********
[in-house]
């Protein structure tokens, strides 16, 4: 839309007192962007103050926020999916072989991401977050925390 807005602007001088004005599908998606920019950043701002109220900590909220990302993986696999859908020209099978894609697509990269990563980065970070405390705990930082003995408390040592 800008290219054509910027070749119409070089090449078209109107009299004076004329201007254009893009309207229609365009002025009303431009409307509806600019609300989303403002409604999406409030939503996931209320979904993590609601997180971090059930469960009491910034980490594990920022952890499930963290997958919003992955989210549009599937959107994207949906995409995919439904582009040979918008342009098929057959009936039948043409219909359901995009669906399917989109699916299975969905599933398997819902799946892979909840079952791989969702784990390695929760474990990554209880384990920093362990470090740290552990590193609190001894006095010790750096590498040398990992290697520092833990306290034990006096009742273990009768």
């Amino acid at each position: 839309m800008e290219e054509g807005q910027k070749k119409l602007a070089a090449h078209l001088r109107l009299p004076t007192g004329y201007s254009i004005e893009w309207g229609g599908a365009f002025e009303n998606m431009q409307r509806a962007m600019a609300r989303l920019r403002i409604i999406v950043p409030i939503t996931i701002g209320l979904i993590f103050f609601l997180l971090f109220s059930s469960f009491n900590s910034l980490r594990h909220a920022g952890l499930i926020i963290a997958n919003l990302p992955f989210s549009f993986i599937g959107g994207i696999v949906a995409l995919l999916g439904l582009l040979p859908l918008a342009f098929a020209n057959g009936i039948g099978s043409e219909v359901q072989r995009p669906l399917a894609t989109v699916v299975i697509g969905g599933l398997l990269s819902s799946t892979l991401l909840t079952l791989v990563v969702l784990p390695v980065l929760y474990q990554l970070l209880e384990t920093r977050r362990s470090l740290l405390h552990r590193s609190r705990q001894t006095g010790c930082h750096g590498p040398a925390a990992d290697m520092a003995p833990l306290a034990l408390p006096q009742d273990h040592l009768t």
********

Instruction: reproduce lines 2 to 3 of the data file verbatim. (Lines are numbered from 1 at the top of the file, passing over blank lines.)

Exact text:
């Protein structure tokens, strides 16, 4: 839309007192962007103050926020999916072989991401977050925390 807005602007001088004005599908998606920019950043701002109220900590909220990302993986696999859908020209099978894609697509990269990563980065970070405390705990930082003995408390040592 800008290219054509910027070749119409070089090449078209109107009299004076004329201007254009893009309207229609365009002025009303431009409307509806600019609300989303403002409604999406409030939503996931209320979904993590609601997180971090059930469960009491910034980490594990920022952890499930963290997958919003992955989210549009599937959107994207949906995409995919439904582009040979918008342009098929057959009936039948043409219909359901995009669906399917989109699916299975969905599933398997819902799946892979909840079952791989969702784990390695929760474990990554209880384990920093362990470090740290552990590193609190001894006095010790750096590498040398990992290697520092833990306290034990006096009742273990009768």
């Amino acid at each position: 839309m800008e290219e054509g807005q910027k070749k119409l602007a070089a090449h078209l001088r109107l009299p004076t007192g004329y201007s254009i004005e893009w309207g229609g599908a365009f002025e009303n998606m431009q409307r509806a962007m600019a609300r989303l920019r403002i409604i999406v950043p409030i939503t996931i701002g209320l979904i993590f103050f609601l997180l971090f109220s059930s469960f009491n900590s910034l980490r594990h909220a920022g952890l499930i926020i963290a997958n919003l990302p992955f989210s549009f993986i599937g959107g994207i696999v949906a995409l995919l999916g439904l582009l040979p859908l918008a342009f098929a020209n057959g009936i039948g099978s043409e219909v359901q072989r995009p669906l399917a894609t989109v699916v299975i697509g969905g599933l398997l990269s819902s799946t892979l991401l909840t079952l791989v990563v969702l784990p390695v980065l929760y474990q990554l970070l209880e384990t920093r977050r362990s470090l740290l405390h552990r590193s609190r705990q001894t006095g010790c930082h750096g590498p040398a925390a990992d290697m520092a003995p833990l306290a034990l408390p006096q009742d273990h040592l009768t």